The Role Of Negative Real Bond Yields In New Record Highs In Stock Prices

It sure seems like somebody sent Paul Krugman a link to my post the other day about Why, despite the worst economy since the Great Depression, the stock market has made a new all-time high. Because he wrote a series of tweets that look like a direct reply.

So here is my response.

To recapitulate, on Monday I suggested that the answer to the conundrum primarily consisted of 3 reasons: 

1. Background longer term fundamental factors [particularly all-time low interest rates] for the economy are very positive.

2. All other industrialized countries beside the US have controlled the pandemic [so global companies’ earnings will reflect that].

3. Market gains are completely bifurcated, and are essentially limited to the 6 biggest players [FAANG+Microsoft] in the global economy and in home delivery [so companies whose footprint is either digital or based on home deliveries especially benefit].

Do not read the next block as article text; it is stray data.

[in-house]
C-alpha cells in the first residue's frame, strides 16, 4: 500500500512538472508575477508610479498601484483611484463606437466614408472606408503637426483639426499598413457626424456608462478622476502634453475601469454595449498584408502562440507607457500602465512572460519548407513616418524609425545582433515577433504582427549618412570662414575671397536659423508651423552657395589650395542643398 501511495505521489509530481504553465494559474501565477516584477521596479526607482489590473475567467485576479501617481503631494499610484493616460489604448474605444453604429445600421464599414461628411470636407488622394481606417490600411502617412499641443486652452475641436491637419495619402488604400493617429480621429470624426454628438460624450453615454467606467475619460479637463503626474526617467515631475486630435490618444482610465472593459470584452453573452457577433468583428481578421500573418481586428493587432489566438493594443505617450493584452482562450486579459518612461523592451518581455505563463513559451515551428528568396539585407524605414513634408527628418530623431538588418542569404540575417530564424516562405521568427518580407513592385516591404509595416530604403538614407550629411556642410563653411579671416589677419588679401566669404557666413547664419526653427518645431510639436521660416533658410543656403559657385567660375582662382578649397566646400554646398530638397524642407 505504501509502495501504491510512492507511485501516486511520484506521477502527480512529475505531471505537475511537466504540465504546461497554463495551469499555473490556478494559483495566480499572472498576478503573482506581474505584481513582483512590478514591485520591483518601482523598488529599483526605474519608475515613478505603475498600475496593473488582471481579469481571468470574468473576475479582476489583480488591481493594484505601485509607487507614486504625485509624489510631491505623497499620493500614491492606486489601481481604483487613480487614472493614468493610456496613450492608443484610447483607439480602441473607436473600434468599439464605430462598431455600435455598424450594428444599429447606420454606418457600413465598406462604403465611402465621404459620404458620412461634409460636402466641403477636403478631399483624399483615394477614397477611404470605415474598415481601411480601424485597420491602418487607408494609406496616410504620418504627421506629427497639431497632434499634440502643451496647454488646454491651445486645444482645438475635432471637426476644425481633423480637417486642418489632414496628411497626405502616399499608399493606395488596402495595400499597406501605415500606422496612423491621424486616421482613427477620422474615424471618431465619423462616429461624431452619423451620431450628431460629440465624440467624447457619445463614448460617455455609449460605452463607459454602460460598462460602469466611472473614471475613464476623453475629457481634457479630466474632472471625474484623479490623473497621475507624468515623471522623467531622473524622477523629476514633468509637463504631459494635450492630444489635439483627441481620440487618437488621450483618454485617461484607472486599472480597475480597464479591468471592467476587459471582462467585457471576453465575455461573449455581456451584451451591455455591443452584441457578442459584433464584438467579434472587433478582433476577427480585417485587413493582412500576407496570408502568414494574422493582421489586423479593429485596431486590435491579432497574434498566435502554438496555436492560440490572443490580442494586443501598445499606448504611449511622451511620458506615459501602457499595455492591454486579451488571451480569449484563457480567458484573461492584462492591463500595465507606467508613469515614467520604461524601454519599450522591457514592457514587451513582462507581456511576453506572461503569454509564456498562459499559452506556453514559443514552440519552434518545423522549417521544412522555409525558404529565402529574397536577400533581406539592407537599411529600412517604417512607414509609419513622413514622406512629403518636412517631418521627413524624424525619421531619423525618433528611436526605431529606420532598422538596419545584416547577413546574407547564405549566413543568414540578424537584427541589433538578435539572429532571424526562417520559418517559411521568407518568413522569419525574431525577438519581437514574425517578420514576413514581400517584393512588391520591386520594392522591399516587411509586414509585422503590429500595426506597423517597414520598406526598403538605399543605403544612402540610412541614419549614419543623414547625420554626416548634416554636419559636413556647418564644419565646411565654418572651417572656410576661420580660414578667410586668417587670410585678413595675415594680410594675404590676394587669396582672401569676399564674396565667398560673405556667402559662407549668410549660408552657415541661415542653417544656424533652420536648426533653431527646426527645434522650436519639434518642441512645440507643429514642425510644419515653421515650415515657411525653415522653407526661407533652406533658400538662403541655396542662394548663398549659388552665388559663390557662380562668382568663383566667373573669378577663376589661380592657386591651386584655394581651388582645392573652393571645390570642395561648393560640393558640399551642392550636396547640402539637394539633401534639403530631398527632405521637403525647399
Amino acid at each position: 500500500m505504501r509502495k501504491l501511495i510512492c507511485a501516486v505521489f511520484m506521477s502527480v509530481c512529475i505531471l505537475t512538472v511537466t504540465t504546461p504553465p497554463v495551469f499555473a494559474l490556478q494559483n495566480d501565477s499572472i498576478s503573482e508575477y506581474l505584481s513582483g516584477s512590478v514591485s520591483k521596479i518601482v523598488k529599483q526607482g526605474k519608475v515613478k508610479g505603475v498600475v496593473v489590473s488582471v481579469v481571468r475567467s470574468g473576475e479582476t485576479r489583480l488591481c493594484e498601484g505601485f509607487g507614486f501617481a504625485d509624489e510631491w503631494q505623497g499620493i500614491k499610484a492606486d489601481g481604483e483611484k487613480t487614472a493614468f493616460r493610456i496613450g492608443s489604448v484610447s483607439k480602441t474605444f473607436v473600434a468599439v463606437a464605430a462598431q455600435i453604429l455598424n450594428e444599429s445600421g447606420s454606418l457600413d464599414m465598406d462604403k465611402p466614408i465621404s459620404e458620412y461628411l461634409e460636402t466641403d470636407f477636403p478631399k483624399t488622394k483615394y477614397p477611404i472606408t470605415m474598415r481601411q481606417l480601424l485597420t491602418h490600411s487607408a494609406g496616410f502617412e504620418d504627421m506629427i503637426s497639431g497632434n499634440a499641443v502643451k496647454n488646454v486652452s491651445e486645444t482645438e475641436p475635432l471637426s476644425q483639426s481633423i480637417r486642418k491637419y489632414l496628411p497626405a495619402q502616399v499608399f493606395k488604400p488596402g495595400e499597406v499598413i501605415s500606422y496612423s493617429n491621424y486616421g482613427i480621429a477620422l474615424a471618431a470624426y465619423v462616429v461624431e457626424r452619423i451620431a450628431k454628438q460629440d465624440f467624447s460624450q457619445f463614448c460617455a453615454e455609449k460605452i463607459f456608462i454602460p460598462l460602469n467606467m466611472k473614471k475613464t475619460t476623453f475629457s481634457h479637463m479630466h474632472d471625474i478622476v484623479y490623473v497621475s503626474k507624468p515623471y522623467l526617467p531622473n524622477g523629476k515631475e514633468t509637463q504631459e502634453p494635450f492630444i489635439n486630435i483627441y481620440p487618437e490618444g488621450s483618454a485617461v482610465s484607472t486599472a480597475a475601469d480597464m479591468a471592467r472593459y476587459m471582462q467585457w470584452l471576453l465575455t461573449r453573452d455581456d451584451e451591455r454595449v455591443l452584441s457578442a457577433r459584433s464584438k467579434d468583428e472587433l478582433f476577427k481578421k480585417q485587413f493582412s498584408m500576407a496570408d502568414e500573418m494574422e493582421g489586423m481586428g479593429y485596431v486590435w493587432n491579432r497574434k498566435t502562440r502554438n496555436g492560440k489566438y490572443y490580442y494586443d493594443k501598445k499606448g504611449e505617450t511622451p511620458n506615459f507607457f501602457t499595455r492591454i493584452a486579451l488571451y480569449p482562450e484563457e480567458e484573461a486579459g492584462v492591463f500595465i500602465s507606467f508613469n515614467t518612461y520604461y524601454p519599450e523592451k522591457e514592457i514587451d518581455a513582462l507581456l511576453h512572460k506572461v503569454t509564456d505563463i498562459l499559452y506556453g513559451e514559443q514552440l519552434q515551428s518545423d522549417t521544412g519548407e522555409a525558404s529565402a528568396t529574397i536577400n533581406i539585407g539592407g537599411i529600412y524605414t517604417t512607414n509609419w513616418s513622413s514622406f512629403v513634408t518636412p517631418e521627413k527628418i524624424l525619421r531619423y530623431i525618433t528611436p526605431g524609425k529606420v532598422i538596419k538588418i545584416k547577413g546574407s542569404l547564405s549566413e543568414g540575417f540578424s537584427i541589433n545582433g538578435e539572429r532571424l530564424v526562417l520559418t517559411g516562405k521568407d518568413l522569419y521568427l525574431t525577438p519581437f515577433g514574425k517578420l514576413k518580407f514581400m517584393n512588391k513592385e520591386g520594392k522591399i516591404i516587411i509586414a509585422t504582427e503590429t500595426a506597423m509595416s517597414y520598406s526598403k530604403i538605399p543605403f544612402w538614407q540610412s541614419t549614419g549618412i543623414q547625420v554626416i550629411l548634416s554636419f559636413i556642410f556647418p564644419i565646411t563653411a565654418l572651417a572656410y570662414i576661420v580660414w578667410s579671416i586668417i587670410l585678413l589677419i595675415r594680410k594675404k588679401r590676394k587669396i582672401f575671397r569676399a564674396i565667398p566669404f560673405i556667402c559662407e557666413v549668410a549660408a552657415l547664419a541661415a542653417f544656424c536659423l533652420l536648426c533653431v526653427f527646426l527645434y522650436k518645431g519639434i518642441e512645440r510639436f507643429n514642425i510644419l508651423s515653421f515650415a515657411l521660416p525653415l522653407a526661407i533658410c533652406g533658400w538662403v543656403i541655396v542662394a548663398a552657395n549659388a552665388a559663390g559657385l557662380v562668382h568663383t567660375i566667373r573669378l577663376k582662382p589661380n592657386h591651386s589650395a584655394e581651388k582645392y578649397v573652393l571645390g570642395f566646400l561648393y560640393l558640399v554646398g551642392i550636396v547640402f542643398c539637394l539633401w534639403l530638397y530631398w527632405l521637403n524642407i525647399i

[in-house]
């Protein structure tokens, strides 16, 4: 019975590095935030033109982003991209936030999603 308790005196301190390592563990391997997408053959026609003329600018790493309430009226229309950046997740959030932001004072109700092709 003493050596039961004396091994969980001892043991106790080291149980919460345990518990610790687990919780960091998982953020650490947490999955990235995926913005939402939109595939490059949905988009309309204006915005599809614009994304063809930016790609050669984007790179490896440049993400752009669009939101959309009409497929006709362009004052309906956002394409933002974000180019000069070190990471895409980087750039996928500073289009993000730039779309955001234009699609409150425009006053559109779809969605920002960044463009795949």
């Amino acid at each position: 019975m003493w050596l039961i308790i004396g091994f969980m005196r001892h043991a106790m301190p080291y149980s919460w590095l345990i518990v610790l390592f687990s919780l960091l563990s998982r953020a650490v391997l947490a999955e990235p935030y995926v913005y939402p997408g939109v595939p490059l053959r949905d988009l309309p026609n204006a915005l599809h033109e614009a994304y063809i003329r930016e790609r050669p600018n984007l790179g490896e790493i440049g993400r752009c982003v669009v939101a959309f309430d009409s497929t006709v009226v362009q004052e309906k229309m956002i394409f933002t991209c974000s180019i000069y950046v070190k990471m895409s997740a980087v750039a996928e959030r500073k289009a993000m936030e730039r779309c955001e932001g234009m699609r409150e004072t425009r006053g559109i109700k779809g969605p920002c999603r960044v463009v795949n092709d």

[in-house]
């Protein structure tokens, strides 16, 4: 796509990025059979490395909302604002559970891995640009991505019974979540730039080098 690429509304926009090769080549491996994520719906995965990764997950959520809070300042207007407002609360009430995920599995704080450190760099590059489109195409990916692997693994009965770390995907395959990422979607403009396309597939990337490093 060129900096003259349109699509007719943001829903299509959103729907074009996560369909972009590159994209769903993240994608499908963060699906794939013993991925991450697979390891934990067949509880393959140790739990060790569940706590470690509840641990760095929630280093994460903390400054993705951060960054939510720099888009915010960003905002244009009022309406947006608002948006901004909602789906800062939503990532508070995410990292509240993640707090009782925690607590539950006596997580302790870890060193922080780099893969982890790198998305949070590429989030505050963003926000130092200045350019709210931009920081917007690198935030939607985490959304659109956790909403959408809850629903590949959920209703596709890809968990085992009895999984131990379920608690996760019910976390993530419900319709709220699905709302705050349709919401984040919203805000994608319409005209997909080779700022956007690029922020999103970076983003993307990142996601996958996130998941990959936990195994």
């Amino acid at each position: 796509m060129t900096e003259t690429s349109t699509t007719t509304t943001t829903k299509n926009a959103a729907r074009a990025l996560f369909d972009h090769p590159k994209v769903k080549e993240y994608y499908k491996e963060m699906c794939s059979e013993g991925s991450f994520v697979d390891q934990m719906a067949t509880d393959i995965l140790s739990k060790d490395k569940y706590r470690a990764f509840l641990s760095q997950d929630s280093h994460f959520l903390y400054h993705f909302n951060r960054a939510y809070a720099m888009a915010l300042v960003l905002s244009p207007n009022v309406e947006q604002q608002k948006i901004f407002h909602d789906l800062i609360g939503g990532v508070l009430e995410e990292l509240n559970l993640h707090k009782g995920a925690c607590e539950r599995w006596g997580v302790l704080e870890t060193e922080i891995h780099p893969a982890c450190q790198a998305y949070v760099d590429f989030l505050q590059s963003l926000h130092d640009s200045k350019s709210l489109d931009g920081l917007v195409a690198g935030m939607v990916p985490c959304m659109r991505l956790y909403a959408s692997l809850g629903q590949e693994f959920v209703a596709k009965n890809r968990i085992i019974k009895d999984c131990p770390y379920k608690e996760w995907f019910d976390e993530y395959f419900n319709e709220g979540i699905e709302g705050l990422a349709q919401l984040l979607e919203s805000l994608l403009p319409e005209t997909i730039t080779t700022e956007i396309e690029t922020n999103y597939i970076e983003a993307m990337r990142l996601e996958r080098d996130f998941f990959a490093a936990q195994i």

As an aside, although I specifically declaimed that my explanation had no “actionable information” for stock investors, Seeking Alpha picked it up anyway, and so far it has about 70 comments there. But back to the main point.

On Wednesday, Paul Krugman weighed in with a series of tweets:

To rephrase his tweets in terms of my thesis:

1. Yes, but short term profits over the next year of so shouldn’t matter [because Paul Krugman is a macroeconomist who can’t help but think in terms of rationally discounted value out to an ad infinitum future]

2. Zzzzzz. 

3. Yes, and beyond that, FAANG+Microsoft are able to charge monopoly rents for the foreseeable future.

4. BUT, since government bonds yield less than the foreseeable inflation rate, bidding up profitable companies is a rational investment decision. And further, “anyone talking about stocks without mentioning bond yields is missing a large part of what’s going on.”

Herewith, my response.

Corporate profits are a long leading indicator for the economy; stocks a shorter leading indicator. Unsurprisingly, over the long term corporate profits lead stock prices, not visa versa. Here’s a graph of that going back to 1987:

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